Chetumal, the capital city of the Mexican state of Quintana Roo.
And our housesitting travels saw us arriving here in June, one of the hottest months of the year. Note to self – pick your locations wisely when travelling anywhere throughout México in the summer.
The heat hits hard in this country!
Chetumal is located on that México-Belize border, overlooking a vast but shallow body of water called the Bay of Chetumal, which is a sanctuary for manatee. If you’re standing on the malecon looking out over the water you have a view to Belize, it’s that close.
While we were in Chetumal we thought it we be great to do a day trip to attractive San Pedro, in Belize. Unfortunately, we couldn’t get the ferry times to work with our house-sitting commitments. We had two dogs and three cats to look after on this particular trip.
There are lots of benefits to house/pet sitting. Free accommodation, lots of cuddles with pets, visits to locations not necessarily on the tourist trail, living in locals homes instead of staying in a hotel room to name a few. 🙂
But it does come with responsibilities. We wouldn’t have it any other way.
So what could we do in Chetumal for a month?
To figure this out we did what any good tourist would do, researched the Top 10 things to do in the area. Unfortunately, we found it a struggle to build a list of exciting activities.
But here’s a couple of things we would recommend –
1. Bacalar Lagoons – this is my number 1 favourite place to visit in Quintana Roo. We visited Bacalar five times while we were in the area, see our blog for this little piece of Blue Paradise. Check out out blog on Bacalar Lagoons.
2. The Museum of Mayan Culture- located on Av de Los Héroes in Centro Chetumal. The museum is insightful and informative display of the Mayan culture. Open Tuesday to Sunday, and it’s a great starting point to get an understanding of the Mayan culture. https://www.mexicoescultura.com/recinto/49787/museo-de-la-cultura-maya.html
3. Just a block away is another museum, Chetumal City Museum. This museum focuses on Chetumal’s modern history, including the many hurricanes that have tried to wipe this Mexican coastal city away. It is a small museum just six rooms, the exhibits feature many fantastic displays, taking us a step back in time.
4. Strolling down the malecon. I have to admit Chetumal is not the most exciting of places we have visited in México. However, when you walk along the malecon, we were instantly relieved of the heat from the bitumen roads and concrete buildings by the beautiful breezes that blows across the bay. The walkways stretch for miles, perfect for walking with a couple of high energy dogs, and once the sun sets of an evening the area comes to life. You will find a explosion of colour, food vendors, families and loud music. It is also a great spot to pick up dessert. We loved people watching here, and seeing families out enjoying themselves.
5. Get your tourist shot at the city sign. When visiting a new place we always look for the ‘city sign’ and a photo opportunity. Chetumal has several signs to choose from; most of them featuring aqua coloured water in the background making for that perfect ‘Insta’ shot!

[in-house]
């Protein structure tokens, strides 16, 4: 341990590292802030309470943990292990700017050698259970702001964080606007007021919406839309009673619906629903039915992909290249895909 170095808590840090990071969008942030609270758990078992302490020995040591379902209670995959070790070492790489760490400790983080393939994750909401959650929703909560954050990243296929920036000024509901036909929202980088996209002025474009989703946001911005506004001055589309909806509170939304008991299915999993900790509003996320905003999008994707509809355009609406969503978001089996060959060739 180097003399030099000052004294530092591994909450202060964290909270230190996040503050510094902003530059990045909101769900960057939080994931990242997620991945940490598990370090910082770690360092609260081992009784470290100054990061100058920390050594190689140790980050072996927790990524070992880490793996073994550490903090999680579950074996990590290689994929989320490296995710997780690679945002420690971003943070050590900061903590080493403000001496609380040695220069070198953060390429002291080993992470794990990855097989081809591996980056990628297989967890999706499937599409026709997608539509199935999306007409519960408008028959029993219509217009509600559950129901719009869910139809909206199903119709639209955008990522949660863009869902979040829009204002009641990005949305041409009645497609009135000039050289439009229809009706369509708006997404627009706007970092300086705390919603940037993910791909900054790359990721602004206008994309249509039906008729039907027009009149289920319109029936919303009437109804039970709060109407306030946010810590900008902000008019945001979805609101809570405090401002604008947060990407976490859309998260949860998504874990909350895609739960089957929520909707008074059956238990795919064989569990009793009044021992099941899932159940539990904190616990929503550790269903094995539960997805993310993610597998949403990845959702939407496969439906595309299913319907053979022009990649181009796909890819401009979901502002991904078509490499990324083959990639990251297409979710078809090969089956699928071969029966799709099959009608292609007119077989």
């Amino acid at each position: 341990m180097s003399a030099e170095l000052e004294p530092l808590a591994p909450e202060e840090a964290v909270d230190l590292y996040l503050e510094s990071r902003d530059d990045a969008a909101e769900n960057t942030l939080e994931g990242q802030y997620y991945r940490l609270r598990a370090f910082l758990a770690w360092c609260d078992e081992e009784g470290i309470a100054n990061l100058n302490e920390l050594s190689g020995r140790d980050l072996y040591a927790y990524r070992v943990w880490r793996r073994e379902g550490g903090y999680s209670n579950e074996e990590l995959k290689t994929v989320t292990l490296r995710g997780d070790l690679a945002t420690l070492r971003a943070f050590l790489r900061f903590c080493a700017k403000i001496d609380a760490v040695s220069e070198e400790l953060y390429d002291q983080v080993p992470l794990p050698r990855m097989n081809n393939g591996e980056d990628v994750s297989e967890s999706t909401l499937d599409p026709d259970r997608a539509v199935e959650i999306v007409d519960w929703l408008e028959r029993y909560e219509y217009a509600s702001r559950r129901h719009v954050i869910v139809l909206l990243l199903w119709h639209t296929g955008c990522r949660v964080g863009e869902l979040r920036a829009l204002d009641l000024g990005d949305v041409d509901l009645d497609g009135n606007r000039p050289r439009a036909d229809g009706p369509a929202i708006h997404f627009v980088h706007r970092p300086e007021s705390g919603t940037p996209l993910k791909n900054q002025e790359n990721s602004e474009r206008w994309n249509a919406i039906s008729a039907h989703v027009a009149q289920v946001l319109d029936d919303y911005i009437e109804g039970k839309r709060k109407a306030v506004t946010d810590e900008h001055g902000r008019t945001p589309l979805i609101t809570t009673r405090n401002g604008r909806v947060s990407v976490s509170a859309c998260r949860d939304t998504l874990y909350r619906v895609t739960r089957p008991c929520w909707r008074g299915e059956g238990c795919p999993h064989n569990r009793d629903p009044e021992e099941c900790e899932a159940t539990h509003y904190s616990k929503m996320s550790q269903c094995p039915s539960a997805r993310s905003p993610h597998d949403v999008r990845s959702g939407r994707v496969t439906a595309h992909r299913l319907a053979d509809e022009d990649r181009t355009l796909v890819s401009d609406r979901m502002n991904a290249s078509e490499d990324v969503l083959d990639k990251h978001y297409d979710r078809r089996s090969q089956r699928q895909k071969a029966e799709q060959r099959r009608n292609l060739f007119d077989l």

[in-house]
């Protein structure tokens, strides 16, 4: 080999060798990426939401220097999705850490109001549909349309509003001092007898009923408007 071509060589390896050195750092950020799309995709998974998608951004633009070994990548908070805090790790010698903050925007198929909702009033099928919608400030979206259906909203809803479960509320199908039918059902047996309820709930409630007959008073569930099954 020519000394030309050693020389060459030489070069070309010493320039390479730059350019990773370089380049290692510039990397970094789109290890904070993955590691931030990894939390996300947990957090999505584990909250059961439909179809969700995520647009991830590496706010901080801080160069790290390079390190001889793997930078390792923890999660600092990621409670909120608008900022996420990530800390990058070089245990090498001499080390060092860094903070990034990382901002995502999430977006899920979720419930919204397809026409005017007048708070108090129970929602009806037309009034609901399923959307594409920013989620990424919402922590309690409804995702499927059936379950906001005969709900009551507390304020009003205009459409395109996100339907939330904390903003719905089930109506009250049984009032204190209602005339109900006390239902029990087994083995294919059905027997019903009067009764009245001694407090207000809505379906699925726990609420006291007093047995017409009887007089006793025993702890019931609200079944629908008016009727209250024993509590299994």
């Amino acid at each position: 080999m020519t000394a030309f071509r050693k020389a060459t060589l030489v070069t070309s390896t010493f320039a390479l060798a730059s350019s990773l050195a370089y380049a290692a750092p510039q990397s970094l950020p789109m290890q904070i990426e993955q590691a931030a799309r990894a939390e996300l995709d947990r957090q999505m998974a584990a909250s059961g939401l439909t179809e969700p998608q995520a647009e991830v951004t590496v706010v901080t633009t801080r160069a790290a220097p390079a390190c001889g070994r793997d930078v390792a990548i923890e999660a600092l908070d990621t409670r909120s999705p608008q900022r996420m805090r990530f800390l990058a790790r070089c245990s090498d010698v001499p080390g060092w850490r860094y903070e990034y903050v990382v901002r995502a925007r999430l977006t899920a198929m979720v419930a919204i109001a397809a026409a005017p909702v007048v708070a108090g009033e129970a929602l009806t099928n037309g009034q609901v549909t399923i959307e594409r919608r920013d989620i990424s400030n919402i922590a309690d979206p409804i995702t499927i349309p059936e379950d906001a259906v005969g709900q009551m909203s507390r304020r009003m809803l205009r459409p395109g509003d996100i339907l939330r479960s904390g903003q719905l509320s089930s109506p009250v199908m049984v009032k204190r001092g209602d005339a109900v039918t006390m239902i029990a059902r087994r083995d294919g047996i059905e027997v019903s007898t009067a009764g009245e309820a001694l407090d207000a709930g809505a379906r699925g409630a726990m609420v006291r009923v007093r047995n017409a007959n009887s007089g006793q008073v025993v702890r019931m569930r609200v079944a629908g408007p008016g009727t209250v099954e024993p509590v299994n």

6. We must admit, travelling as empty nesters and being sooo hot we decided not to visit the zoo. I’m sure it is a great day out for families though. You don’t have to travel too far; it’s right in the city. Check our map for the location. 🙂
Before our homeowners left for a month in France, they recommended we visit a delightful bakery in downtown Chetumal called Panaderia la Tartaleta. The bakery was just a few blocks from where we were staying and had a French influence in its sweet treats, baguettes & croissants. Freshly made juices and coffee are also on the menu and very tasty. The staff were super friendly, and the fans were a welcome relief from the heat. We recommend a visit if you need a very affordable and yummy morning tea or lunch.
We’ve pinned the location of this delightful bakery on our map in this blog.
A visit to a new place, also often finds us out searching for tacos! And we managed to find ourselves a few great tasting ones here. One of our favourites was Banquetakos Chetumal on Blvd Bahiaa, these guys really know how to load up a tortilla and provide an excellent taco experience. They also provide fantastic customer service, and helped us understand some of the localised Spanish terminologies. We really enjoyed eating here!
Some other things see while you’re in the area –
Just 1 hour from Chetumal on Highway 186 (not on the tourist trail) is the archaeological ruins of Kohunlich, Dzibanche and Kinicha. Kohunlich ruins would be rated in my Top 3 of the Mayan ruins we have visited in México. Definitely worth a visit, see our blog Kohunlich, Dzibanhe & Kinichna – Mayan Ruins in Southern Quintana Roo, Mexico.
Just 10 minutes up the road from Chetumal is a sleepy little fishing village called Calderitas, this area is also known as the Mexican Caribbean because of its laid back lifestyle and links to rasta roots. If a fresh seafood lunch on the edge of the water is what you are after, go to Calderitas.
Like a lot of the state of Quintana Roo, we came across an archeological site for us to explore – Oxtankah. The ruins of Oxtankah are in the Calderitas area and not on the tourist hit list which we were happy about, we virtually had the place to ourselves.
Although it was hot, Oxtankah is set amongst some very old shady trees, made us feel comfortable enough to spend an hour or more exploring the ruins and thinking about how life would have been like in this Mayan village. The ruins aren’t large but the site is impressive and worthy of a visit.
Once we were done at the ruins it was back to Calderitas to find a cold beer and enjoy the brilliant colour of the water.
While we don’t feel the need to return, we don’t regret the time we spent in Chetumal.
Many thanks to our Editor – Jess Downes http://www.linkedin.com/in/jess-downes